In just a few weeks the young man would become President of the United States, and to the newspapermen standing outside his Georgetown house, there was an air of excitement about every small act, every gesture, every word, every visitor to his temporary headquarters. They complained less than usual, the bitter cold notwithstanding; they felt themselves a part of history: the old was going out and the new was coming in, and the new seemed exciting, promising.

On the threshold of great power and great office, the young man seemed to have everything. He was handsome, rich, charming, candid. The candor was part of the charm: he could beguile a visitor by admitting that everything the visitor proposed was right, rational, proper—but he couldn’t do it, not this week, this month, this term. Now he was trying to put together a government, and the candor showed again. He was self-deprecating with the older man. He had spent the last five years, he said ruefully, running for office, and he did not know any real public officials, people to run a government, serious men. The only ones he knew, he admitted, were politicians, and if this seemed a denigration of his own kind, it was not altogether displeasing to the older man. Politicians did need men to serve, to run the government. The implication was obvious. Politicians could run Pennsylvania and Ohio, and if they could not run Chicago they could at least deliver it. But politicians run the world? What did they know about the Germans, the French, the Chinese? He needed experts for that, and now he was summoning them.

The old man was Robert A. Lovett, the symbolic expert, representative of the best of the breed, a great surviving link to a then unquestioned past, to the wartime and postwar successes of the Stimson-Marshall-Acheson years. He was the very embodiment of the Establishment, a man who had a sense of country rather than party. He was above petty divisions, so he could say of his friends, as so many of that group could, that he did not even know to which political party they belonged. He was a man of impeccable credentials, indeed he passed on other people’s credentials, deciding who was safe and sound, who was ready for advancement and who was not. He was so much a part of that atmosphere that he was immortalized even in the fiction of his class. Louis Auchincloss, who was the unofficial laureate of that particular world, would have one of his great fictional lawyers say: “I’ve got that Washington bug. Ever since I had that job with Bob Lovett . . .”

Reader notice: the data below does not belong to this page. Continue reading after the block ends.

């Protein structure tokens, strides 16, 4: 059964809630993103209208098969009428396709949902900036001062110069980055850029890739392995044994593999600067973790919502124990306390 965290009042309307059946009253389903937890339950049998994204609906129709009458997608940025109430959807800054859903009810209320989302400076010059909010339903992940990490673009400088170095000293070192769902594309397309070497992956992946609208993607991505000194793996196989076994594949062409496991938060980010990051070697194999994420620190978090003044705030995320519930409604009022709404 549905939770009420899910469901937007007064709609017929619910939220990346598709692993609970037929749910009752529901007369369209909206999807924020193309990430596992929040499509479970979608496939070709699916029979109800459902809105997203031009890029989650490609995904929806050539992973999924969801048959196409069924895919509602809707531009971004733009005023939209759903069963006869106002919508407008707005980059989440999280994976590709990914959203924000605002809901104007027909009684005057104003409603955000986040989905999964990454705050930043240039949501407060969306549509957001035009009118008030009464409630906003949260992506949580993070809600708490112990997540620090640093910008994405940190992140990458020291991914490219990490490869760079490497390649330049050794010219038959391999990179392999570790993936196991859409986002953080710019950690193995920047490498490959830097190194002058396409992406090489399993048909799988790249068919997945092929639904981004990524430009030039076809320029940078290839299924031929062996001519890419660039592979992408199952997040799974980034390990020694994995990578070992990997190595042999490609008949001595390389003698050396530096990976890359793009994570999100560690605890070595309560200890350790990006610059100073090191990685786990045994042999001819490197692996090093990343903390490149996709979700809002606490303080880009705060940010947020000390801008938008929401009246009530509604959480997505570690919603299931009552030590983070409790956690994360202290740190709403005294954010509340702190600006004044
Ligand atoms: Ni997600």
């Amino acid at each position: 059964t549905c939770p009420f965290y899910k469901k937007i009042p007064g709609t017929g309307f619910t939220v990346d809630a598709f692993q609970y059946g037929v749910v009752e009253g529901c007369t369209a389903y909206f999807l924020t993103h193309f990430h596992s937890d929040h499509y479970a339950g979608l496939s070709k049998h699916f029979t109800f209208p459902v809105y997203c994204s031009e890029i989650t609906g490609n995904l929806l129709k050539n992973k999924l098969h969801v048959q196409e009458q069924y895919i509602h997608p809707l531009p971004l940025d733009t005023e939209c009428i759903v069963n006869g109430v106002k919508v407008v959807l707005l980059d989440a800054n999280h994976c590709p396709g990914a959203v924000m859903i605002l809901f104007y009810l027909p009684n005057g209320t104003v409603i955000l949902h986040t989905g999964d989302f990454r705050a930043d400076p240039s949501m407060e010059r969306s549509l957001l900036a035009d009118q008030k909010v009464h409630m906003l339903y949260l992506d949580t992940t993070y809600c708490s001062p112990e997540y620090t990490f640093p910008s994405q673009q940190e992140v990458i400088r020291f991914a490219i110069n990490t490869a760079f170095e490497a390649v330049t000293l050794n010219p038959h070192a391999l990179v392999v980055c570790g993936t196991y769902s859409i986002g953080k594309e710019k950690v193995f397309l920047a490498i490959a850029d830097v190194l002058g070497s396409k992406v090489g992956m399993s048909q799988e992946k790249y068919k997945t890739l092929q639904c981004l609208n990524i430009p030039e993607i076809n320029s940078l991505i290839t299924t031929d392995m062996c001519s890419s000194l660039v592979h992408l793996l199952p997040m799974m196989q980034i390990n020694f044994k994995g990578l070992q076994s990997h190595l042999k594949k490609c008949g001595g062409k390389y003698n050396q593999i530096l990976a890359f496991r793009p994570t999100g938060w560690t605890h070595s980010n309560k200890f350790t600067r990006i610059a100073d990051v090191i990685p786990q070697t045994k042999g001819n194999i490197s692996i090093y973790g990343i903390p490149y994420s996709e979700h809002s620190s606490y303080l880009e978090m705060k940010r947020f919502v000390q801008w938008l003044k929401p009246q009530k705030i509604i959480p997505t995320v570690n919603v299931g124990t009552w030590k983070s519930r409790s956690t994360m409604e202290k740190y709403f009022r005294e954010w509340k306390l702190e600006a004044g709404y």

He had the confidence of both the financial community and the Congress. He had been good, very good, going up on the Hill in the old days and soothing things over with recalcitrant Midwestern senators; and he was soft on nothing, that above all—no one would accuse Robert Lovett of being soft. He was a witty and graceful man himself, a friend not just of the powerful, the giants of politics and industry, but of people like Robert Benchley and Lillian Hellman and John O’Hara. He had wit and charm. Even in those tense moments in 1950 when he had been at Defense and MacArthur was being MacArthur, Lovett had amused his colleagues at high-level meetings with great imitations of MacArthur’s vanities, MacArthur in Korea trying to comb his few strands of hair from side to side over his pate to hide his baldness, while standing in the blast of prop-plane engines at Kimpo Airfield.